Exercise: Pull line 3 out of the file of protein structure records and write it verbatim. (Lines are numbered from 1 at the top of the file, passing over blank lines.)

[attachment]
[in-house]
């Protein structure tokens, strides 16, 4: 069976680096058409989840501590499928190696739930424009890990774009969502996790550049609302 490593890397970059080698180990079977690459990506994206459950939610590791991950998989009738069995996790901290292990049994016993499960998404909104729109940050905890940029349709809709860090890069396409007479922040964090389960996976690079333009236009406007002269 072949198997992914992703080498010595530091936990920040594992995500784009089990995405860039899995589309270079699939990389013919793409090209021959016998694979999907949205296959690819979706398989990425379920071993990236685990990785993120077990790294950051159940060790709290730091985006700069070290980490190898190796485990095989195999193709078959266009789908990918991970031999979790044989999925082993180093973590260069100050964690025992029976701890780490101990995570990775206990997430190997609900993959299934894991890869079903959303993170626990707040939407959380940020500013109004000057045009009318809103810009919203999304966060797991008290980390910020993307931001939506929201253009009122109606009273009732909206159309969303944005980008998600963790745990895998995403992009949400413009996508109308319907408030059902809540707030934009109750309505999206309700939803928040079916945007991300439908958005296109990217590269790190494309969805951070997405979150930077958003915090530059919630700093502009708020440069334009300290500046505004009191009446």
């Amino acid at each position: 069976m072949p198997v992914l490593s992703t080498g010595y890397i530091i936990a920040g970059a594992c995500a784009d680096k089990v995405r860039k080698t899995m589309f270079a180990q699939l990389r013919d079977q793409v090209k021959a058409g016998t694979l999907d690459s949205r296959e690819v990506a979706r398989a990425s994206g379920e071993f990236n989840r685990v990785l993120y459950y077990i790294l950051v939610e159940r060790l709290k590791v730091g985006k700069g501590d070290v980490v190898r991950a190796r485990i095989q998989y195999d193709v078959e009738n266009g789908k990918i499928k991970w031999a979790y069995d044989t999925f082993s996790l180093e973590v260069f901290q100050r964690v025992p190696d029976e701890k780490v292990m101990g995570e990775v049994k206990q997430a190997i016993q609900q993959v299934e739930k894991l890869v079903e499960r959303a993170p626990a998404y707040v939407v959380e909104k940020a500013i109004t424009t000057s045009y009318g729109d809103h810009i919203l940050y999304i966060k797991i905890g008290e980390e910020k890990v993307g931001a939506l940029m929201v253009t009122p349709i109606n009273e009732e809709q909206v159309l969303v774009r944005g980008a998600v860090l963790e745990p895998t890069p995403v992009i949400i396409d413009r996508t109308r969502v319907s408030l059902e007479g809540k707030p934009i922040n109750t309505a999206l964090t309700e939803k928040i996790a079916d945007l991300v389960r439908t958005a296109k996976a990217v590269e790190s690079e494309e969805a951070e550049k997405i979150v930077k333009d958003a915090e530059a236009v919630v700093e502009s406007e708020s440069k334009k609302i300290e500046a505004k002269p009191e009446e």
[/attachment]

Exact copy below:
């Amino acid at each position: 069976m072949p198997v992914l490593s992703t080498g010595y890397i530091i936990a920040g970059a594992c995500a784009d680096k089990v995405r860039k080698t899995m589309f270079a180990q699939l990389r013919d079977q793409v090209k021959a058409g016998t694979l999907d690459s949205r296959e690819v990506a979706r398989a990425s994206g379920e071993f990236n989840r685990v990785l993120y459950y077990i790294l950051v939610e159940r060790l709290k590791v730091g985006k700069g501590d070290v980490v190898r991950a190796r485990i095989q998989y195999d193709v078959e009738n266009g789908k990918i499928k991970w031999a979790y069995d044989t999925f082993s996790l180093e973590v260069f901290q100050r964690v025992p190696d029976e701890k780490v292990m101990g995570e990775v049994k206990q997430a190997i016993q609900q993959v299934e739930k894991l890869v079903e499960r959303a993170p626990a998404y707040v939407v959380e909104k940020a500013i109004t424009t000057s045009y009318g729109d809103h810009i919203l940050y999304i966060k797991i905890g008290e980390e910020k890990v993307g931001a939506l940029m929201v253009t009122p349709i109606n009273e009732e809709q909206v159309l969303v774009r944005g980008a998600v860090l963790e745990p895998t890069p995403v992009i949400i396409d413009r996508t109308r969502v319907s408030l059902e007479g809540k707030p934009i922040n109750t309505a999206l964090t309700e939803k928040i996790a079916d945007l991300v389960r439908t958005a296109k996976a990217v590269e790190s690079e494309e969805a951070e550049k997405i979150v930077k333009d958003a915090e530059a236009v919630v700093e502009s406007e708020s440069k334009k609302i300290e500046a505004k002269p009191e009446e």